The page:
A Soldier from 20th Special Forces Group, Army National Guard, performs a back roll entry into the water
during training and re-certification at the U.S. Army Special Forces Underwater Operations School, June 22 in
Key West. Even after their initial training to be part of Special Forces, Soldiers -- known as Green Berets -- must
continue to attend schools and train just to maintain proficiency in their specialty skill sets, like combat diver.
support contingency operations
around the world. We will stay
busy,” he said.
In addition to their training and
combat experience, the Citizen
Soldiers of the Army Guard Special Forces bring another capability to the table: the knowledge
and experience they have gained
from their civilian careers. Those
skills strengthen their knowledge
and abilities while in uniform.
Bauldry said prevalent careers
among many Army Guard Special
Forces Soldiers are local and federal law enforcement.
“U.S. Army Special Operations
Command, or USASOC, has taken
note of this capability that the
active component just does not
have,” he said. “USASOC is looking to the Guard to leverage this
law enforcement knowledge and
latest techniques, which is often a
critical component in fighting the
seeds of insurgency and lawlessness in many nations.
“Soldiers who are Guard members, that’s their full-time job, every day,” he said.
Despite any institutional differences, every Soldier must
complete the Special Forces
Qualification Course, or Q Course,
before they can call themselves a
Green Beret.
While Baudry said training
continues to evolve, it typically begins with small-unit tactics. That
is followed by separate training in
one of five military occupational
specialty-specific training areas.
Included among those areas is
training for officers, weapons sergeants, engineering sergeants,
medical sergeants, and communications sergeants.
“Soldiers then rejoin for an unconventional warfare culmination
exercise, where they put together
everything they’ve learned,” and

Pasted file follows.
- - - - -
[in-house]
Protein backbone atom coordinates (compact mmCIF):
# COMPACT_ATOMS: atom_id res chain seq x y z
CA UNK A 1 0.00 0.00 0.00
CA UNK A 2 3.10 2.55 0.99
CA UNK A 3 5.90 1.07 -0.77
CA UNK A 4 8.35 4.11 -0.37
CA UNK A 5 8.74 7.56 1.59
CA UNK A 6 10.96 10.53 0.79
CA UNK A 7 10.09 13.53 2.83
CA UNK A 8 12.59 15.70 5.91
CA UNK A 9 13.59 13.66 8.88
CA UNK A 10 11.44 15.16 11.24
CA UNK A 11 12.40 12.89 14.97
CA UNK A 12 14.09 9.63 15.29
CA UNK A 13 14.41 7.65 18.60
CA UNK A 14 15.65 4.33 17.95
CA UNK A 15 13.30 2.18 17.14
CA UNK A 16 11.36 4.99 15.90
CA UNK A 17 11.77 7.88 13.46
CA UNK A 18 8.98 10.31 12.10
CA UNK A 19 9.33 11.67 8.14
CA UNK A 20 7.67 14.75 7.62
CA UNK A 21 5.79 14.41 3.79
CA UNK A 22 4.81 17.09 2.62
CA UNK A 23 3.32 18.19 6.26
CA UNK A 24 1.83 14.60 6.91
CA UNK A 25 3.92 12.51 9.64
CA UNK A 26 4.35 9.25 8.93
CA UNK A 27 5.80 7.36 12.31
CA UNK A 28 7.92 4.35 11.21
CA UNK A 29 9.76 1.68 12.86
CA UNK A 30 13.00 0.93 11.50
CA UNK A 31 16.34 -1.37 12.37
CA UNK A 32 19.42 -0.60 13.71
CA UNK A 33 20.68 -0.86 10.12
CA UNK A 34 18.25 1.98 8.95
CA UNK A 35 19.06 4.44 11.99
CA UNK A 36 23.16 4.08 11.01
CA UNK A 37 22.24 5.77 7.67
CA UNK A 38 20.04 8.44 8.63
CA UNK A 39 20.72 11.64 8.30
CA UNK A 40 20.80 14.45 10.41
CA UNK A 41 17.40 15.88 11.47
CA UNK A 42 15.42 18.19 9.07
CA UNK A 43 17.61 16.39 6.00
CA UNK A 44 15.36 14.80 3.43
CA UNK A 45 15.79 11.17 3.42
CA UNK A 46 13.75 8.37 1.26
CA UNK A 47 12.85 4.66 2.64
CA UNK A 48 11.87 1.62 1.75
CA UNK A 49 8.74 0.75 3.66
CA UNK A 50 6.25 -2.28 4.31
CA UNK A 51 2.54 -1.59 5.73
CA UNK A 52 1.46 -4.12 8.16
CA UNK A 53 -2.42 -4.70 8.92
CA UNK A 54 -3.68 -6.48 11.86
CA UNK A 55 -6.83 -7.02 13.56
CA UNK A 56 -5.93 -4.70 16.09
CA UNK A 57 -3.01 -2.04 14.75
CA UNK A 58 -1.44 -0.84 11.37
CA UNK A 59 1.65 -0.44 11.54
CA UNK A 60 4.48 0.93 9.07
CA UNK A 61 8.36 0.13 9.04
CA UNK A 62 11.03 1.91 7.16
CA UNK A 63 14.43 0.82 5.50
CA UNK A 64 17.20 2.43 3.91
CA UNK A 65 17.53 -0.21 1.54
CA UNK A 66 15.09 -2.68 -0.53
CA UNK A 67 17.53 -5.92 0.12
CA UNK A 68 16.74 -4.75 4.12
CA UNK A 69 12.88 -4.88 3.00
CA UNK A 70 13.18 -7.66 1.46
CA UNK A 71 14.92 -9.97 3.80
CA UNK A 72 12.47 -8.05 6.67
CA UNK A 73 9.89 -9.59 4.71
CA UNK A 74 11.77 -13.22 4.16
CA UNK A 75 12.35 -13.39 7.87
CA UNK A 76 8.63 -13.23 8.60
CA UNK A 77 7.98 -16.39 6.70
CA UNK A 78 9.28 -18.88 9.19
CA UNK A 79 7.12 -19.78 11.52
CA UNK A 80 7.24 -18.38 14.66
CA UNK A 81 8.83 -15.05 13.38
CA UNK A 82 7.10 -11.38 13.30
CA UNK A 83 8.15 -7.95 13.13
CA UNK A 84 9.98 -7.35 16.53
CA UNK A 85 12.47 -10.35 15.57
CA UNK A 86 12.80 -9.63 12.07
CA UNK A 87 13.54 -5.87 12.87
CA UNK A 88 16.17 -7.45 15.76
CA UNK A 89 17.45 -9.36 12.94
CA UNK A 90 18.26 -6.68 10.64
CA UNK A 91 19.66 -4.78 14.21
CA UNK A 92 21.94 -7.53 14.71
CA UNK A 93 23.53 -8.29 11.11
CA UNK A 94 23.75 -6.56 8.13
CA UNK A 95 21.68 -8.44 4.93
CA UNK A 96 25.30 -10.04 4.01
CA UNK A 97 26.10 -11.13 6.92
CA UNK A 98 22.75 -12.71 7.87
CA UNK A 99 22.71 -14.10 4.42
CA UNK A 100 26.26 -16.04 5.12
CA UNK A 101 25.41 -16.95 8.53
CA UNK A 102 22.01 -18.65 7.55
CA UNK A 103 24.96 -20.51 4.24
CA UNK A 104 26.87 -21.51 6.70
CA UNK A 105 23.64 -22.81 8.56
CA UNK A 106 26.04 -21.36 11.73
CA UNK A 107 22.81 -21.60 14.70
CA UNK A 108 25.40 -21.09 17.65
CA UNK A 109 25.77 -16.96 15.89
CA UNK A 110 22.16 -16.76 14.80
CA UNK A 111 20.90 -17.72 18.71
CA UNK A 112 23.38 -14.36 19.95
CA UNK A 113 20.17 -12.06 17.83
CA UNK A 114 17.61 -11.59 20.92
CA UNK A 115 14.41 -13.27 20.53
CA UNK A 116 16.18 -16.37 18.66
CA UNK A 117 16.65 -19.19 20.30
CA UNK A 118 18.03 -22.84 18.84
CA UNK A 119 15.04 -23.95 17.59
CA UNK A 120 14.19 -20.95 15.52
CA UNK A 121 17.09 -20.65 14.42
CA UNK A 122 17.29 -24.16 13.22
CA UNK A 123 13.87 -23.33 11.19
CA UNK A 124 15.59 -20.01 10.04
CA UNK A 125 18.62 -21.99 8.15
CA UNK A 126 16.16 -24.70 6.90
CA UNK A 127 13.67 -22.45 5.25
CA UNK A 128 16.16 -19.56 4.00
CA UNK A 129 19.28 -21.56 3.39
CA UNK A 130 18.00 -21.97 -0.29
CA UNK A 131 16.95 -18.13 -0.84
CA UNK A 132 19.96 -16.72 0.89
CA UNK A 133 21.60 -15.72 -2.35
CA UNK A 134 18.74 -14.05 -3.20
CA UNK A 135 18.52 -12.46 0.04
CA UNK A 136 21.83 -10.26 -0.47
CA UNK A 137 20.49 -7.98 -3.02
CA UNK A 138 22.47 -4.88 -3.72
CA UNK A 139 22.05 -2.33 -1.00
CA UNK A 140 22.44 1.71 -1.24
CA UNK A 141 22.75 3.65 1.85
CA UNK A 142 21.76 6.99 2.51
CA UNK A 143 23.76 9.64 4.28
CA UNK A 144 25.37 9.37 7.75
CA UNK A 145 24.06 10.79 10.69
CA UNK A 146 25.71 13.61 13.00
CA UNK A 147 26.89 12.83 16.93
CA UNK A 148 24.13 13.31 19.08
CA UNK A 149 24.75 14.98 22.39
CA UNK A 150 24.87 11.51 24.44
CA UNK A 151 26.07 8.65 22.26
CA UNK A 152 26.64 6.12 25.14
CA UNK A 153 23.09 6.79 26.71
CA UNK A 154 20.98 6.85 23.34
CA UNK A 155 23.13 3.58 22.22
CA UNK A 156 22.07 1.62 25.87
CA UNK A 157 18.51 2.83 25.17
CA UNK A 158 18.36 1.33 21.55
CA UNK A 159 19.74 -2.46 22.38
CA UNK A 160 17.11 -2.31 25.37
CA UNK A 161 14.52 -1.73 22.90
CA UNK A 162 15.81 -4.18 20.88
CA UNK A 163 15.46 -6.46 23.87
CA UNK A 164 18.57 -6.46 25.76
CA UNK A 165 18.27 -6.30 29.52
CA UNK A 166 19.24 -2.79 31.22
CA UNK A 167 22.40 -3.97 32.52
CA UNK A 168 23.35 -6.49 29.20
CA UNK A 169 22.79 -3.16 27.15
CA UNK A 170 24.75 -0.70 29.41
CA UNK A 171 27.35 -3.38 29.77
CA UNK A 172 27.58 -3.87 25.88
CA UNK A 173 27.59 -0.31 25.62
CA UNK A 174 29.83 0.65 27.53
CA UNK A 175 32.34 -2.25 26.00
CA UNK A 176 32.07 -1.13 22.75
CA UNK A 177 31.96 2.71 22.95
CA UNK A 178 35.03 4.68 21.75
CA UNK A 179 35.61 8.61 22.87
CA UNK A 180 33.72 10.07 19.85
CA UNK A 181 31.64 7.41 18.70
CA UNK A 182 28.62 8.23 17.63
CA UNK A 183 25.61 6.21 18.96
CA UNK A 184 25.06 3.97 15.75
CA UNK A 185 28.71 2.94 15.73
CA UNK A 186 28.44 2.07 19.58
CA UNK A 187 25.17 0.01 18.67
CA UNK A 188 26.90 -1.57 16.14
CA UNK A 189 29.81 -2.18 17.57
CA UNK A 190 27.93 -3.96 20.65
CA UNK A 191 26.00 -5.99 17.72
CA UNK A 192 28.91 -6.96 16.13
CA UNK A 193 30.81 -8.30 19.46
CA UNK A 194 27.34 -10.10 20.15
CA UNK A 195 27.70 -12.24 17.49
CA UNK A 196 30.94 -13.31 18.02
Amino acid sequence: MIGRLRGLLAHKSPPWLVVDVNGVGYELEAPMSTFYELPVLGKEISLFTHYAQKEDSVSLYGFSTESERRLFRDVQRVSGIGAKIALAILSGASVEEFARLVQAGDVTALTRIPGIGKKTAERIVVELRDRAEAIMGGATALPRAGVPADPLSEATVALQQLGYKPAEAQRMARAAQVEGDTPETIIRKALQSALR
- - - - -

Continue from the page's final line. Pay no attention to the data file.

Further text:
work as small teams to complete
the exercise, he said.
Next, Soldiers go through the
Special Forces training pipeline,
consisting of survival, evasion, resistance, and escape — or SERE
— training, and language training. “After successful completion
of all of this training, Soldiers are
awarded Special Forces tab and
can then don their Green Beret,”
he said.
The training doesn’t stop there.
Bauldry said Special Forces Soldiers can also go through highaltitude military parachuting, or
military free fall school, and combat diver school — just two out of
a handful of schools — depending
upon what role the Soldier will
have within the assigned unit.
That special training often requires constant recertification,
a task that can be challenging
for Army Guard Special Forces
units.
“National Guard Special Forces members have to seek out
See guard page 3
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Opportunities remain in Army,
despite shrinking budget
HUNTSVILLE, Ala. - Despite declining budgets and
resources, the Army continues to actively do business
with industry partners with
the Army Materiel Command, or AMC, procuring
one out of every six federal
contract dollars.
Lt. Gen. Patricia McQuistion, AMC’s deputy commanding general, addressed
the command’s business opportunities with more than
200 professionals at the
Association of the United
States of the Army, or AUSA,
Update for Industry, Jan. 16,
at the Jackson Center.
“We have fewer dollars
available, but there are still
a lot of numbers going into
these business opportunities,” McQuistion said.
AMC executes two-thirds
of the Army’s contracting
budget through its Army
Contracting Command, or
ACC. The largest percentages of contracting dollars
go to weapon systems and
knowledge-based services.
As one of AMC’s nine major subordinate commands,
ACC has about 6,000 contracting professionals across
the world who conducted
more than 170,000 contracting actions totaling $50 billion last fiscal year. They did
this while managing $184 billion in existing contracts.
As contract specialists
operate under the pressures
of a changing fiscal environment, initiatives like Better
Buying Power 3.0 are intended to be warfighter-focused
and encourage a culture
of cost consciousness, professionalism and technical
excellence.
“We need to think about
how we do things differently
than we have done over the
past 15 years to make sure
we aren’t just maintaining
the edge, but that we maintain our superiority and capabilities,” McQuistion said.
She said partnership and
collaboration with industry
are key to finding value, services, and equipment that
our fighting forces must
have to conduct operations
and missions.
“We must continue together to find opportunities
to do better with these constrained resources,” McQuistion said.
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Friday, January 23, 2015 | THE RED 7 | Page Spouse’s Club
Cosmic Bowling
Ben Scott | Special to The Red 7
Distinguished Soldier
Chapter XV Special Forces Association member and Medal of Honor recipient Master Sgt. Jose Rodela, USA Ret.,
was inducted as a Distinguish Member of the Regiment (DMOR) in a ceremony by MG Wendt held at VFW Post 8541
recently. The ceremony was attended by members of Chapter XV, other area VFW’s and American Legion posts and
distinguished guests.
Eglin Spouse’s Club is
having 80’s Cosmic Bowling
from 11 a.m. – 1 p.m. Jan. 27
at Shoal River Lanes (5204